2012 was a remarkable year for energy in the US, with domestic output of oil, gas, wind and solar energy all advancing strongly. This was the result of an unfolding revolution in unconventional oil and gas, along with federal, state and local incentives and regulations promoting renewable energy. Yet despite extensive media coverage and vocal constituencies for each of these energy sources, I haven’t seen any recent efforts to compare their respective contributions to US energy supplies.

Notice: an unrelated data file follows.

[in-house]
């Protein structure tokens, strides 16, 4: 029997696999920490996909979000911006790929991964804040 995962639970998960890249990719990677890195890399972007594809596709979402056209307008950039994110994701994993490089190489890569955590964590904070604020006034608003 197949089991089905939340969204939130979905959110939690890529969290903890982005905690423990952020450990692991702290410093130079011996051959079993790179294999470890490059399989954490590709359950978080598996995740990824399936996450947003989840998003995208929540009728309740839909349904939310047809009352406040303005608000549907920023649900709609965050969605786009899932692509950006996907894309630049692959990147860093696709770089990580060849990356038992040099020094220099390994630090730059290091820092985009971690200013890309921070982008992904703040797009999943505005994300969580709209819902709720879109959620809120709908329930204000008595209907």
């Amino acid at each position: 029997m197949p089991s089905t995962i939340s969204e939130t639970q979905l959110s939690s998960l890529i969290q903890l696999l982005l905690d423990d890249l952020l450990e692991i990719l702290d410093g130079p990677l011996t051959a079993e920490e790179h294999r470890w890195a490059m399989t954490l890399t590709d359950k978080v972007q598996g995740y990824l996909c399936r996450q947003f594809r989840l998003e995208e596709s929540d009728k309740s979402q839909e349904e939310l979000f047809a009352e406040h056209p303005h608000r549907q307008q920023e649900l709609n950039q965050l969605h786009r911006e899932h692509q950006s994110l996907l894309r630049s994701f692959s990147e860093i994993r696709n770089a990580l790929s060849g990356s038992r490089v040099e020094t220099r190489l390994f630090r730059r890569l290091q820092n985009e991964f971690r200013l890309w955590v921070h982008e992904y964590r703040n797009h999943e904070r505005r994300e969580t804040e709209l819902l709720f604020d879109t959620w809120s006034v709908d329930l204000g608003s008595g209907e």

That may be due in part to the confusing array of energy units involved. It’s daunting to match up oil in 42-gallon barrels (bbl), gas in cubic feet or British Thermal Units (BTUs), and wind and solar in kilowatts (kW) or Megawatts (MW) of capacity, or kilowatt-hours (kWh) or Megawatt-hours (MWh) of actual generation. Conversion factors among these various units are easy to find on the internet. However, meaningful equivalencies are complicated by important distinctions between liquid or gaseous fuels and grid electricity, and the fact that these energy sources compete with each other only in specific situations.